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First of all make sure that the heater is filled with K-1 Kerosene. Other fuel, such as gasoline, home heating oil, etc. do not burn hot, causing the heater to burn out of control. NEVER USE GASOLINE or any other fuel described as flammable. If there is any question about the fuel in your heater it is best to drain it and replace the wick and start with fresh K-1 Kerosene. If you are sure of your kerosene and your heater is giving off sooty black smoke it is a sign that the fuel/air mix is off. Make sure your heater is not in a draft. Too much air can create a very high flame condition. Avoid placing the heater in drafty areas or under a ceiling fan. Make sure the burner chimney is seated correctly. If the burner chimney didn't seat into place correctly after lighting you may be getting a very high flame on one side. If it's a high orange flame all the way around try rolling the wick adjuster knob down within the adjustment range - the wick may just be raised too high. If these things do not fix the problem wait until the heater is cool and inspect the burner cylinder. If there are any holes plugged with soot it needs to be cleaned, or if it's dented or buckled it needs to be replaced. After you have checked the fuel and burner you should check to make sure the wick is installed at the correct height. Refer to the owner's manual for exact wick height. If the wick is installed correctly and there is no other obvious defect it is best to take the heater to a service center to determine the cause. Our Find a Retailer tool can be used to help find a servicing center.
I didn't realize how quickly condensation can enter the tank. Condensation will ruin the wick permanently, even a brand new wick.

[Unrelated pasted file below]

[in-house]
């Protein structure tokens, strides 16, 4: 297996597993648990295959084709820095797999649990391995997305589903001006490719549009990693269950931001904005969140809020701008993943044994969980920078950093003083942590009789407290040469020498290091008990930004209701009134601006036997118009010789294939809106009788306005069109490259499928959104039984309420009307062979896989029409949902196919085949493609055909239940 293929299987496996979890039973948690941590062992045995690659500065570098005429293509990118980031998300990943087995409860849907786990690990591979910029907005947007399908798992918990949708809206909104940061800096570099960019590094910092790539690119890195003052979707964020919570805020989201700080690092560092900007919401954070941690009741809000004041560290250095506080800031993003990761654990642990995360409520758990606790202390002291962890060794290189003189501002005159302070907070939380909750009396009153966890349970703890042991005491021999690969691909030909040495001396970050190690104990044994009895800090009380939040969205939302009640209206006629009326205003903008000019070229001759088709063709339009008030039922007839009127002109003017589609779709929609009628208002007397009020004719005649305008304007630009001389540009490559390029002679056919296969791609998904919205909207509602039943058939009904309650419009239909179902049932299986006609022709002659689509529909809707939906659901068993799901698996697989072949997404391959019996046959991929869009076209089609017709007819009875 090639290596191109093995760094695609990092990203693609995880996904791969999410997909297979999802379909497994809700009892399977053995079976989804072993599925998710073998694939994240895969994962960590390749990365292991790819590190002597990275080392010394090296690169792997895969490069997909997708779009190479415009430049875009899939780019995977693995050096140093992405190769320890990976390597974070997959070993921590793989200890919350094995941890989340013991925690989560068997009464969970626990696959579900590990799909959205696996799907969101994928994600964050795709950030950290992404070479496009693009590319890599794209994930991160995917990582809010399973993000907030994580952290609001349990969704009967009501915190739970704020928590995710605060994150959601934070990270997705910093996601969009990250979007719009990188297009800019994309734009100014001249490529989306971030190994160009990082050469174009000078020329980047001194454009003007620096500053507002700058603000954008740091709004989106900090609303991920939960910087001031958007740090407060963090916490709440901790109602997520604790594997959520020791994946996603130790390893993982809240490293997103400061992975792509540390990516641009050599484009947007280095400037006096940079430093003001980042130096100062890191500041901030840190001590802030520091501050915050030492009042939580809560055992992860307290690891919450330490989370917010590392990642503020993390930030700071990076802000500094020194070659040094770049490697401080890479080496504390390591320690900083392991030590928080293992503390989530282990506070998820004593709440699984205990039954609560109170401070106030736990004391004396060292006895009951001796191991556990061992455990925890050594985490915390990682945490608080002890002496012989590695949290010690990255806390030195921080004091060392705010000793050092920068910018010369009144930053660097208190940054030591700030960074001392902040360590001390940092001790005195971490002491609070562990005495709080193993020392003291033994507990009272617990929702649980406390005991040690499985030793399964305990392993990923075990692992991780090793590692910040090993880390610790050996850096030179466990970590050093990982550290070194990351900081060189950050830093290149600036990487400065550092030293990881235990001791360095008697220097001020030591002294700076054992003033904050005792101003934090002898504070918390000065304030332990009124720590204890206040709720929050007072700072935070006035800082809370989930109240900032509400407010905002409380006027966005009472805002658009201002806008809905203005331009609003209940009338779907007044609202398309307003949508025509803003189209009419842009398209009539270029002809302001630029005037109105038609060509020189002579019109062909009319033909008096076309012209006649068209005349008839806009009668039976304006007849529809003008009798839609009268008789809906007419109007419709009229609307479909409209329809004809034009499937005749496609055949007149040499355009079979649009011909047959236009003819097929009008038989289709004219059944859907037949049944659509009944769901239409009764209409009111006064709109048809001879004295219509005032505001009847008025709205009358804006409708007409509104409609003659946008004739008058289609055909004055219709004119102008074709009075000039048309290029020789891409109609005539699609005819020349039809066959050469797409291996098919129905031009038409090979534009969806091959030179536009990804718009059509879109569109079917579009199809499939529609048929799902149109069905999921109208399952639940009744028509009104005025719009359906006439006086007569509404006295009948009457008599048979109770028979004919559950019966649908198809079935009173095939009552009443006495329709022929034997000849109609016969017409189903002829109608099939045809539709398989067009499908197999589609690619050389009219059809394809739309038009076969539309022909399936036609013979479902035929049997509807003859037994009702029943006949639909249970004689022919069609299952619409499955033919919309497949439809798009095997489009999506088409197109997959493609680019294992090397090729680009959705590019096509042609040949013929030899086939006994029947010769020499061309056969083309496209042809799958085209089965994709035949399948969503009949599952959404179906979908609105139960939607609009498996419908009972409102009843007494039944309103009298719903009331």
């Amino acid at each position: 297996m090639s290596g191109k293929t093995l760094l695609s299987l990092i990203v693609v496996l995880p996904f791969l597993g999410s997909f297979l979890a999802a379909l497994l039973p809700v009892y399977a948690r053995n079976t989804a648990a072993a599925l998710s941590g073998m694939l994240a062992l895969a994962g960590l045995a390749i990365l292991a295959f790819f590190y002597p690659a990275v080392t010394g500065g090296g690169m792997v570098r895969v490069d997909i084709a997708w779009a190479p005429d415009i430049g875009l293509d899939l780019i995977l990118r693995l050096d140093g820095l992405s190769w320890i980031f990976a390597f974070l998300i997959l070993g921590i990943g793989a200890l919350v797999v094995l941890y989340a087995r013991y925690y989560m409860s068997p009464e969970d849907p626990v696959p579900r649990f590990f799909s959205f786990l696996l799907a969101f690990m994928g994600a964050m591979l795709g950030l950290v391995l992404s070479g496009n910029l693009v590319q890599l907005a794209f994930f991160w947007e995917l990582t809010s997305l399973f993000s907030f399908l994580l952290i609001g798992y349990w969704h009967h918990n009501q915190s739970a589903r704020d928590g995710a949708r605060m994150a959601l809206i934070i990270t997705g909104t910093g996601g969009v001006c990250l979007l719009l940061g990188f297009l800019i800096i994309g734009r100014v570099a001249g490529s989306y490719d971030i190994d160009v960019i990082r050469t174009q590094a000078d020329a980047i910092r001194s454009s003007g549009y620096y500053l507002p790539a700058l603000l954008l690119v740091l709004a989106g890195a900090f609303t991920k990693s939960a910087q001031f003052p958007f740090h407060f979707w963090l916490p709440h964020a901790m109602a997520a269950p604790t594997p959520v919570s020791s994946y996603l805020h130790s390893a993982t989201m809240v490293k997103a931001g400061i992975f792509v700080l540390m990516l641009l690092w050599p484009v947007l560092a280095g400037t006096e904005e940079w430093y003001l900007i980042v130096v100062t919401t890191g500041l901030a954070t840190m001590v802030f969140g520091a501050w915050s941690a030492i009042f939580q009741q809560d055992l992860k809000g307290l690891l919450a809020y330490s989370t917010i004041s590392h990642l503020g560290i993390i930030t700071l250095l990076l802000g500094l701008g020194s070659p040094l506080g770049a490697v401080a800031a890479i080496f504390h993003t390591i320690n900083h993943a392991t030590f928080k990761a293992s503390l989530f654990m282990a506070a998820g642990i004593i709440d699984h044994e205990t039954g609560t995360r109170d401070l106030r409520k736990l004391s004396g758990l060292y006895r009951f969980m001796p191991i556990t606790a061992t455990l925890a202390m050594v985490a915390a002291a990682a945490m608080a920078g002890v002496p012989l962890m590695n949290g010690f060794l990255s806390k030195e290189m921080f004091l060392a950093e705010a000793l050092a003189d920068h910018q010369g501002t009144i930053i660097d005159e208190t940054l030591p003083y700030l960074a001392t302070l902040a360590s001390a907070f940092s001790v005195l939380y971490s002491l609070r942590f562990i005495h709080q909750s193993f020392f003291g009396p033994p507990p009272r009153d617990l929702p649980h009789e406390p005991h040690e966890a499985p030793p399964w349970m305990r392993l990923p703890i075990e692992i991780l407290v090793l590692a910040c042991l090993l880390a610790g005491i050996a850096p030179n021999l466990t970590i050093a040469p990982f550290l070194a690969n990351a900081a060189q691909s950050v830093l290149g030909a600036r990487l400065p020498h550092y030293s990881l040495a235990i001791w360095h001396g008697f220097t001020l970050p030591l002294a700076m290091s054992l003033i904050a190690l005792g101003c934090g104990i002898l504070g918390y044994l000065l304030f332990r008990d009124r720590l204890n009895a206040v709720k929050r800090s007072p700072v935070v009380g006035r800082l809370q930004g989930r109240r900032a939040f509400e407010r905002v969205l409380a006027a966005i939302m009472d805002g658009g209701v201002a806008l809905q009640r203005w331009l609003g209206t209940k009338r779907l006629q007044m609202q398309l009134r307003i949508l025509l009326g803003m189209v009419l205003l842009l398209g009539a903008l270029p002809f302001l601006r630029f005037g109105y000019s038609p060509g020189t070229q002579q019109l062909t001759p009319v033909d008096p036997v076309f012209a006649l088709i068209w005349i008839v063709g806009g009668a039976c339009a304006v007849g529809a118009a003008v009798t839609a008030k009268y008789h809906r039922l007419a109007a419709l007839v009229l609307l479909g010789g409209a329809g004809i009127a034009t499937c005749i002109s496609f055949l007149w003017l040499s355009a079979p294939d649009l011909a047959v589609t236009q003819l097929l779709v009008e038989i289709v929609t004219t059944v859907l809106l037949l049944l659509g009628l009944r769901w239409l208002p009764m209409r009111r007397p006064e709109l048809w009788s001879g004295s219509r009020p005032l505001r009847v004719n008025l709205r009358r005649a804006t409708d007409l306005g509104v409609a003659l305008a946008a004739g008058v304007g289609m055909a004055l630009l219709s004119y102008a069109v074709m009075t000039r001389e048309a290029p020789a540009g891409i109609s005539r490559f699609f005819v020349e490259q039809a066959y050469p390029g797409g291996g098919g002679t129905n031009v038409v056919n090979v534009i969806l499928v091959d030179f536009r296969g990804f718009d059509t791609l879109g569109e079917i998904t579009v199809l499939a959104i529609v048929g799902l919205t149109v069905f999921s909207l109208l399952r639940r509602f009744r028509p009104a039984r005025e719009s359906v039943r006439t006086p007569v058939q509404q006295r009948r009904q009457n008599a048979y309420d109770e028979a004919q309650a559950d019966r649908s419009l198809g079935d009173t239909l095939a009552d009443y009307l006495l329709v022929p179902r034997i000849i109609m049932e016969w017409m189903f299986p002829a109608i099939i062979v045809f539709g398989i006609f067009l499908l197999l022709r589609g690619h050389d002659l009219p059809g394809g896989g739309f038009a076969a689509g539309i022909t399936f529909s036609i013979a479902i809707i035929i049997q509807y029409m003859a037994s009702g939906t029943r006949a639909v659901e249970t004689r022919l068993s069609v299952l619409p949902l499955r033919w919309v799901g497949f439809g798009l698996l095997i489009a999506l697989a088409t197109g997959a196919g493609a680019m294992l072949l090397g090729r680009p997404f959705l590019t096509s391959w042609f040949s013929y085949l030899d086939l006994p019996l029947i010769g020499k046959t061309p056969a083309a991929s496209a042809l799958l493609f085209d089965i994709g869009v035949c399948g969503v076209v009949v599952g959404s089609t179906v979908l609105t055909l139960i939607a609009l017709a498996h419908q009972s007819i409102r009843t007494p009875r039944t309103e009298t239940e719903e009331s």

To avoid condensation, do NOT empty the tank unless you are replacing the wick, or some other repair requires it. Likewise, do NOT burn the kerosene out, for the same reason: condensation.
When the tank is filled enough, condensation can still enter but the wick will be able to burn and you won't know the difference. But as soon as the kerosene is gone, all the wick has is water.
STORAGE: When you burn out the kerosene to store it, condensation can enter and you will not be able to use the wick again. So unless it's necessary, don't burn out the kerosene.
If you have to store the heater in a place that requires the tank to be empty, dissassemble the heater before you use it again and make sure the tank is completely dry and contains no water BEFORE you use it again.
I think but I'm not sure, that the tank must have been designed to let some condensation fall to the sides, or somehow get out of the way. But I'm certain this doesn't last because condensatiion is inevitable and it will accumulate.
Remove the base plate from your Comfort Glow heater and expose the fuel tank. Lift the fuel tank out of the heater and set it to one side, well away from the heater. Note that the fuel tank is not connected to anything and will slide out easily.
2 Run the heater until all the fuel in the lines is used, a process called "dry burn," which usually only takes a few minutes. The fire will go out when the lines are empty. Turn the heater switch off and allow it to cool.
3 Take the batteries out of the battery compartment on the back of the heater. This is an important safety step that keeps the heater from accidentally coming on while you are working on it.
4 Lift the wick ring up and off, then remove the two nuts that secure the wick. The wick ring fits around the wick and the draft pipe -- the hollow tube that holds the wick -- and serves to hold the wick firmly in place.
5 Slide the wick up as far as possible to reveal the positioning pin -- the small metal pin near the bottom of the wick. This pin is part of the wick and helps to ensure it is installed correctly. Push it out through the positioning hole in the draft pipe and lift the wick out of the heater.
6 Fit the new wick onto the draft pipe and engage the positioning pin in the hole by pushing it in until it clicks into place. Move the wick down into the heater and replace the two nuts to secure it.